SCDJWS Study Guide: XML Namespace

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Declaring Namespaces


[Definition:] A namespace is declared using a family of reserved attributes. Such an attribute's name must either be xmlns or have xmlns: as a prefix. These attributes, like any other XML attributes, may be provided directly or by default.

Attribute Names for Namespace Declaration




PrefixedAttName | DefaultAttName




'xmlns:' NCName


NSC: Leading "XML"]










(Letter |'_') (NCNameChar)*


An XML Name, minus the ":" */




Letter | Digit | '.' | '-' | '_' | CombiningChar | Extender



[Definition:] The attribute's value, a URI reference, is the namespace name identifying the namespace. The namespace name, to serve its intended purpose, should have the characteristics of uniqueness and persistence. It is not a goal that it be directly usable for retrieval of a schema (if any exists). An example of a syntax that is designed with these goals in mind is that for Uniform Resource Names [RFC2141]. However, it should be noted that ordinary URLs can be managed in such a way as to achieve these same goals.

[Definition:] If the attribute name matches PrefixedAttName, then the NCName gives the namespace prefix, used to associate element and attribute names with the namespace name in the attribute value in the scope of the element to which the declaration is attached. In such declarations, the namespace name may not be empty.

[Definition:] If the attribute name matches DefaultAttName, then the namespace name in the attribute value is that of the default namespace in the scope of the element to which the declaration is attached. In such a default declaration, the attribute value may be empty.

An example namespace declaration, which associates the namespace prefix edi with the namespace name

<x xmlns:edi=''>
<!-- the "edi" prefix is bound to
for the "x" element and contents -->

Namespace Constraint: Leading "XML"

Prefixes beginning with the three-letter sequence x, m, l, in any case combination, are reserved for use by XML and XML-related specifications.

Default Namespaces

A default namespace declaration uses the following syntax:

xmlns ='<namespace identifier>'

Notice that there is not prefix. Defining a default namespace for an element saves us from using prefixes in all the child elements.

All unqualified child element names of the element which defines the default namespace are automatically associated with the specific namespace identifier. The default namespace declarations, however, have absolutely no effect on attributes. To apply a namespace to an attribute, the only way is through a prefix (i.e., explicit qualified).

This XML document contains information in a table:

<table xmlns="">

In the above document, the default namespace identifier for the <table>, <tr>, and <td> elements is "".

The default namespace can be set to the empty string. This has the same effect, within the scope of the declaration, of there being no default namespace.

NONAMESPACE (undeclaring namespace) declaration

The following namespace declaration is known as the NONAMESPACE declaration:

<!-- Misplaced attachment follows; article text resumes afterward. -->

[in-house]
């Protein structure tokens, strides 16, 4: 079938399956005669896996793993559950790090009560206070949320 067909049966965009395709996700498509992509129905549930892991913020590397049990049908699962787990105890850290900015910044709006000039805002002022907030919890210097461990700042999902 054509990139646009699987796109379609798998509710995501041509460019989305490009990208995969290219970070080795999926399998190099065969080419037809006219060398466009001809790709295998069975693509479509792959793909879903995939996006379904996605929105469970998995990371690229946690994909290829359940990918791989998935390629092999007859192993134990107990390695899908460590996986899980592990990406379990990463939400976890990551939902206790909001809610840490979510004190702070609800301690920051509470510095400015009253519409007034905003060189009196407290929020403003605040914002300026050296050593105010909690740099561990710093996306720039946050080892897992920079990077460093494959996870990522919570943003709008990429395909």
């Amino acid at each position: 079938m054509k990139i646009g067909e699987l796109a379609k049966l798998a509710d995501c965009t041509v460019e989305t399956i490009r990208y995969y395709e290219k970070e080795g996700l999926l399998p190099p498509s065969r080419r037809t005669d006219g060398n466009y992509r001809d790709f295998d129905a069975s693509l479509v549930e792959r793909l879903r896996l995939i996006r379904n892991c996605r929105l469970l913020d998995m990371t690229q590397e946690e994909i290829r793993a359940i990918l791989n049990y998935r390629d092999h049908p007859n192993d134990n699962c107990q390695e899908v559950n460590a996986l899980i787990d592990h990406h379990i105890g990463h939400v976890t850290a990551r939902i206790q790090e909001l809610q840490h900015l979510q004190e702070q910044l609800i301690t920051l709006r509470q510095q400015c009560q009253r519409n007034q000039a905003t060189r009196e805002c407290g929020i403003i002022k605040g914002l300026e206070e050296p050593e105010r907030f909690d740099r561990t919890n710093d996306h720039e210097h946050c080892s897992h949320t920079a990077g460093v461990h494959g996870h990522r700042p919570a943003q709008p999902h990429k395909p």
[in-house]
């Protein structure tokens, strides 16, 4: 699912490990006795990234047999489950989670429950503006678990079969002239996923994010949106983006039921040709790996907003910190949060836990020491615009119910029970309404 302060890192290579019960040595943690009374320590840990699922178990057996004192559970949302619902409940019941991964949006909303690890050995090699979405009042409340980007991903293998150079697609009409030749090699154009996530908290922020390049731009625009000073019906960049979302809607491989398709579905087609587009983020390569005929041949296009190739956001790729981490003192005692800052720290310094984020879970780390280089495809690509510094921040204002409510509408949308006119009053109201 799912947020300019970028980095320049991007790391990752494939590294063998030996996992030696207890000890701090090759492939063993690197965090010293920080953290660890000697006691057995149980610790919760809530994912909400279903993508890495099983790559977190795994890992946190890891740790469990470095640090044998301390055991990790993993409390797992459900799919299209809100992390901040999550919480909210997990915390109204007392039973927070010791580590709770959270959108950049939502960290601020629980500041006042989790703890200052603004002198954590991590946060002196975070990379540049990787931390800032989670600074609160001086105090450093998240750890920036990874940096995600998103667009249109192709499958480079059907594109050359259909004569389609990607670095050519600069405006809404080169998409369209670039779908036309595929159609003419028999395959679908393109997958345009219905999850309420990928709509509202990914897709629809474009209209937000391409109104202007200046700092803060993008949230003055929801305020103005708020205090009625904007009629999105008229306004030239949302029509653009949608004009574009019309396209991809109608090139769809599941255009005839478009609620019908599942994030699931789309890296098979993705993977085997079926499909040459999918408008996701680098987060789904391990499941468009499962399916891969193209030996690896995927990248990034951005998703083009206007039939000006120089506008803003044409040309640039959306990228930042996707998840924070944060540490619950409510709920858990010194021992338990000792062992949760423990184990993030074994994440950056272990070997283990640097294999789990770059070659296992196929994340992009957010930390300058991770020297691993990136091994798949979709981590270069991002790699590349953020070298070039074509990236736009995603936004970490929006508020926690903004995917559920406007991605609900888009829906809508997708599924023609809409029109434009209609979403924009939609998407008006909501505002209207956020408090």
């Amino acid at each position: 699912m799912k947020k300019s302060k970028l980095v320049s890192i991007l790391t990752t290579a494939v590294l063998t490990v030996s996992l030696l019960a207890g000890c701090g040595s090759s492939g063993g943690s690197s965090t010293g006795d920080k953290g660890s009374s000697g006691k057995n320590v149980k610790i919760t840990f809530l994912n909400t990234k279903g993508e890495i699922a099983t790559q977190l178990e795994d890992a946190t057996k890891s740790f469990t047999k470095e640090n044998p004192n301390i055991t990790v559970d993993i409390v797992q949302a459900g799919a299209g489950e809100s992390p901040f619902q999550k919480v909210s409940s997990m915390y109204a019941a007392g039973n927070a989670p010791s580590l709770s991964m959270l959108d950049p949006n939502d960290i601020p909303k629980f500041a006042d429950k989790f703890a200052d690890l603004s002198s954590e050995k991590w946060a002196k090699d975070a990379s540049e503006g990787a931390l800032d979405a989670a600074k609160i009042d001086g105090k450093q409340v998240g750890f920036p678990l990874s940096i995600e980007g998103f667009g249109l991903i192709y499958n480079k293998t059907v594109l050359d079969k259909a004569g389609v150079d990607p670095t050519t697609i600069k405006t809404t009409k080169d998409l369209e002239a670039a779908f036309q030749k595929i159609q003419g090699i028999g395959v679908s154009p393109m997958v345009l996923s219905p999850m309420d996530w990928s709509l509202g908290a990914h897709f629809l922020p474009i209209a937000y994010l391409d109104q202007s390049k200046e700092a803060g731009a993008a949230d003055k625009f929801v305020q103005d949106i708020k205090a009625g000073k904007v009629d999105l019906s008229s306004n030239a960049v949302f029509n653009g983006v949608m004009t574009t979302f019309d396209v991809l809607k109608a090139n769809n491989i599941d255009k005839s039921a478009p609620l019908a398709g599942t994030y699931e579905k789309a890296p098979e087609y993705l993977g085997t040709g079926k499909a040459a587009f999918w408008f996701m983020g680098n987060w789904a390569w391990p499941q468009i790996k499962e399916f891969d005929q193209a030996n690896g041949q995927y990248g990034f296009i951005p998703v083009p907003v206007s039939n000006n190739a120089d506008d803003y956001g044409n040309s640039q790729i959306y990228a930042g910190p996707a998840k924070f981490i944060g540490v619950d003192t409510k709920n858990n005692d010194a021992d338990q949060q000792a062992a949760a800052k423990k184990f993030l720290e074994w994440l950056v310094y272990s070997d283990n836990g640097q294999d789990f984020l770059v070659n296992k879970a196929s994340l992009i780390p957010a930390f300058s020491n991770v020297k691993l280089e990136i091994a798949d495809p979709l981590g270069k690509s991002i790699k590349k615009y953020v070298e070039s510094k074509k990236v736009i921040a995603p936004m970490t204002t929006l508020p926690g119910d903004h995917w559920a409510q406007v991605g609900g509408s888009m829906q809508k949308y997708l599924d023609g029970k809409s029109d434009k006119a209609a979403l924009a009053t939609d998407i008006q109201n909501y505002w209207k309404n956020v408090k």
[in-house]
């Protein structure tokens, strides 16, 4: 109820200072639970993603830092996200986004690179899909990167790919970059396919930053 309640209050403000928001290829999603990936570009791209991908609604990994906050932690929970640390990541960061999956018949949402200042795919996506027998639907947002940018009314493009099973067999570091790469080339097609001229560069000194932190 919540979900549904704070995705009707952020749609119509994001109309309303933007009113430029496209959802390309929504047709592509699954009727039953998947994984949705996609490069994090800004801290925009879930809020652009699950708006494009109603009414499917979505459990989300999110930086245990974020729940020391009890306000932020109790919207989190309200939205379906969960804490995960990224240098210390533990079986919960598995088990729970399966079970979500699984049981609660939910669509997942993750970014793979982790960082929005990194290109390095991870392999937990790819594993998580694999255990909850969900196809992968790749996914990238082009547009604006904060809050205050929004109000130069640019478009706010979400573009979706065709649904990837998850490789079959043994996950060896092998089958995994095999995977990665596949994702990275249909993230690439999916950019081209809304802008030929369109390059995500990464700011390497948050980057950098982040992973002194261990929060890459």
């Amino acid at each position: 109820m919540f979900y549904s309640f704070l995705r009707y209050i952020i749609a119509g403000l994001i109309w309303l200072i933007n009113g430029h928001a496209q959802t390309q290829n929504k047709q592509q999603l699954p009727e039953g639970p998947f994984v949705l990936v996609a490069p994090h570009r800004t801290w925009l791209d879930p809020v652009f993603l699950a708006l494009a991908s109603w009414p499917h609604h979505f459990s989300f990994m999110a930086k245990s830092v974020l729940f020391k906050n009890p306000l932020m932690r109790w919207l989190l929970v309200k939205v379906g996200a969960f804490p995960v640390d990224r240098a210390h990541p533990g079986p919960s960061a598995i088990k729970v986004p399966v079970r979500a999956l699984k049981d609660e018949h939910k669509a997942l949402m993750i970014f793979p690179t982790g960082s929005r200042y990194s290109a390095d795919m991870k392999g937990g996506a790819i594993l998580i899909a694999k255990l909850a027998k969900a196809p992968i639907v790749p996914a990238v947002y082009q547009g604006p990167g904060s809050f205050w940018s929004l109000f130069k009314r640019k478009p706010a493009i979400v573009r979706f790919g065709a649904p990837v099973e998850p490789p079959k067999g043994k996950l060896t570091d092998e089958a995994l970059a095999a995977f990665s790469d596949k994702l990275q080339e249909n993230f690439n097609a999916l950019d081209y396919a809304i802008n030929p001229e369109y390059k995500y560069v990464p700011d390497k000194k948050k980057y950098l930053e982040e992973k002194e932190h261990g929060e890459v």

xmlns =""

The containing element and its child elements are declared to be in no namespace. An element that is in the NONAMESAPCE namespace has its namespace prefix and URI set to empty strings.

<d:student xmlns:d=''
        xmlns='urn:foo' id='3235329' >
<name>John Smith</name>
<language xmlns="" >C#</language>

Here, "student" is from the namespace while "name" and "score" are from the default namespace urn:foo. The id attribute doesn't belong to a namespace since attributes aren't automatically associated with the default namespace identifier.

This example also illustrates that you can undeclare a default namespace by simply setting the default namespace identifier back to the empty string, as shown in the language element (remember you cannot do this with prefix declarations in XML 1.0). As a result, the language element also doesn't belong to a namespace.

Here's an invalid example of unbinding a prefix per Namespaces in XML 1.0 spec, but a valid example per Namespaces in XML 1.1:

<language xmlns:lang="">

From this point on, the prefix lang cannot be used in the XML document because it is now undeclared as long as you are in the scope of element language. Of course, you can definitely re-declare it.

No namespace exists when there is no default namespace in scope. A {default namespace} is one that is declared explicitly using xmlns. When a {default namespace} has not been declared at all using xmlns, it is incorrect to say that the elements are in {default namespace}. In such cases, we say that the elements are in {no namespace}. {no namespace} also applies when an already declared {default namespace} is undeclared.

If no default namespace is explicitly declared, as in the following XML document, then the URI associated with the default namespace is the current document.

<?xml version="1.0"?>
<X:a xmlns:X="">
<b>this is a test</b>

It is possible, however, to set up a default namespace whose URI is some other document. To do that, use a namespace declaration with a URI but no prefix.

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